The representation of Aboriginal and Torres Strait Islander people in museums has long been through objects that were seen as relics of the past, physical evidence of a culture that was 'dying out'. The most 'authentic' of these, unimpaired by the white man's tools, were often displayed in typological clusters to comparatively show the evolution of man, from primitive through to civilised. With the Age of Enlightenment and the 'discovery' of Australia, in came anthropologists, early explorers, amateur collectors and missionaries. They began taking, trading and buying objects and human remains, often in circumstances that would be deemed unethical today.

These objects were sent over to museums across the world. The UK has a significant collection of early Aboriginal and Torres Strait Islander cultural materials, including important pieces from the south-east of Australia, where the impact of colonialism was devastating and can still be felt in the community today. For me, working in the museum and gallery sector is an important way I can continue my family and community's legacy in Aboriginal rights and cultural heritage. It's important to me to be involved, create change and tell our stories in museums and galleries, to share and educate people about our culture.

While these historical collections are from our past, they also represent our present. For some people, our identity and culture are intrinsically linked to these objects. They are a tangible connection to our ancestors, and embody the cultural connection we have to our history and to our reality.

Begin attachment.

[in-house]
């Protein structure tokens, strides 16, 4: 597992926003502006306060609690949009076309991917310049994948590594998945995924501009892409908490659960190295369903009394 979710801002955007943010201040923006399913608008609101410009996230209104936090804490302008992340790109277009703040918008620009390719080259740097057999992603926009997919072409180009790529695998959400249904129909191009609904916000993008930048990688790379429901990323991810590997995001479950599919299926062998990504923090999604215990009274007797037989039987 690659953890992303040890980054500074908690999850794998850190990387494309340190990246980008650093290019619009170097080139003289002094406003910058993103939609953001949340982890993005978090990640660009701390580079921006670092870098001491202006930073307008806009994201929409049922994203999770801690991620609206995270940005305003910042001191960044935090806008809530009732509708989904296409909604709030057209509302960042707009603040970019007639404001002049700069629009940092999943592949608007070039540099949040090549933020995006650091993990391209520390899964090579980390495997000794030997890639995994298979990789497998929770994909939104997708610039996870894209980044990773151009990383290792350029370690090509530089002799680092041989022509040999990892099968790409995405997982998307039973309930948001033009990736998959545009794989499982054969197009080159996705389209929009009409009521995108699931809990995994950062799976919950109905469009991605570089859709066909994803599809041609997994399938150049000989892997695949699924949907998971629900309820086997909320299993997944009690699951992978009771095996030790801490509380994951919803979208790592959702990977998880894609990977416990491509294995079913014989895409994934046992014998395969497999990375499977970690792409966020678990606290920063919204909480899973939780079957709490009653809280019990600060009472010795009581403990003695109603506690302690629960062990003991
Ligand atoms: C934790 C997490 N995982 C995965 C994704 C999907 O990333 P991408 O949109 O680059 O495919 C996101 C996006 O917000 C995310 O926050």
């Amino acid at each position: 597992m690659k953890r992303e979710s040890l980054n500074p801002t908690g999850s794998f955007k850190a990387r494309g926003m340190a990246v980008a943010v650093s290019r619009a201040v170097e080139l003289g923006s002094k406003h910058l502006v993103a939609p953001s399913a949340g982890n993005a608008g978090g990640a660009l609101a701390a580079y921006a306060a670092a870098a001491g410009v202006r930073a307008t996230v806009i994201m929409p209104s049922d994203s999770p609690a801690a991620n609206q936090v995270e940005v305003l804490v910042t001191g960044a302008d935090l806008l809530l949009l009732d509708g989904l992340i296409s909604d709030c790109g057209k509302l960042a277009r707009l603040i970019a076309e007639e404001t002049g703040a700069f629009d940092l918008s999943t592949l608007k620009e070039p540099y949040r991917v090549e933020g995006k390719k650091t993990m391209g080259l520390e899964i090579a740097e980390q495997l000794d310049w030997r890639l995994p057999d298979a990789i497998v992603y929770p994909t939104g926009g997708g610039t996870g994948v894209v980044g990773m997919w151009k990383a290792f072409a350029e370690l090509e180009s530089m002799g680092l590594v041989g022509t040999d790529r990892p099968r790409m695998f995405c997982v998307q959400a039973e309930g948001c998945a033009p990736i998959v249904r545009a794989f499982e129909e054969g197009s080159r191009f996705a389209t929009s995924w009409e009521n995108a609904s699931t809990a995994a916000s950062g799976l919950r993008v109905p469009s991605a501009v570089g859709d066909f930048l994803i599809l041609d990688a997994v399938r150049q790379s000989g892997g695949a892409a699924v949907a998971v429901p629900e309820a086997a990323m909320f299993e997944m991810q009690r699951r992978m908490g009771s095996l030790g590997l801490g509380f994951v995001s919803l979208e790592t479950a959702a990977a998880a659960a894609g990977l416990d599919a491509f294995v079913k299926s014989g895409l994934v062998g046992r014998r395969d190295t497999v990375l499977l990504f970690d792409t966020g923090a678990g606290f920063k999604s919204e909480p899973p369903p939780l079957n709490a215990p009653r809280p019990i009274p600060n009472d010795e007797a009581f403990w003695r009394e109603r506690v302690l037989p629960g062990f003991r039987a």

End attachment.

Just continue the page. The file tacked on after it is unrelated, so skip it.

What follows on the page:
Some museums and galleries still present our cultural artefacts in a dated ethnographic way, and homogenise us as one people. This continues to perpetuate an incorrect representation of Aboriginal and Torres Strait Islander culture, and boxes us in cases as relics of the past. It can be frustrating to see exhibitions that misrepresent who we are, and undervalue the complexity of our culture. If there is no collaboration or engagement with Aboriginal and Torres Strait Islander people now, how can a collection remain relevant to the world today?

How museums are collaborating with contemporary Aboriginal artists

All museums I visited were open to collaboration, as international guests present an opportunity for them to improve their display methods and check sensitive knowledge on issues geographically (and sometimes culturally) removed from them. They gave me access to their collections, and were incredibly generous with their time and knowledge. All of them had invited contemporary artists to engage with their collections. Having the opportunity to visit these places and meet with curators who made me feel welcome and inspired was an amazing experience. I was able to hear about new exhibitions in development, community arts programmes and collaborations.

There is so much opportunity to learn and share knowledge between Australia and the UK. Having an open dialogue and building trusted professional relationships are so important in creating new ways to tell old stories. It's important to understand that there is much that we do share in our histories, and that working together is the next step in our journey.

The next call for applications to the ACCELERATE programme will open in early 2014. Follow the link to sign up for e-mail updates.

Kimberley spent time at  the Tate Liverpool, the Slavery Museum in Liverpool, the British Museum, Saffron Walden Museum, the Pitt-Rivers Museum at Oxford University, the Museum of Archaeology and Anthropology at Cambridge University, the Royal Academy London, and the Serpentine Gallery in London.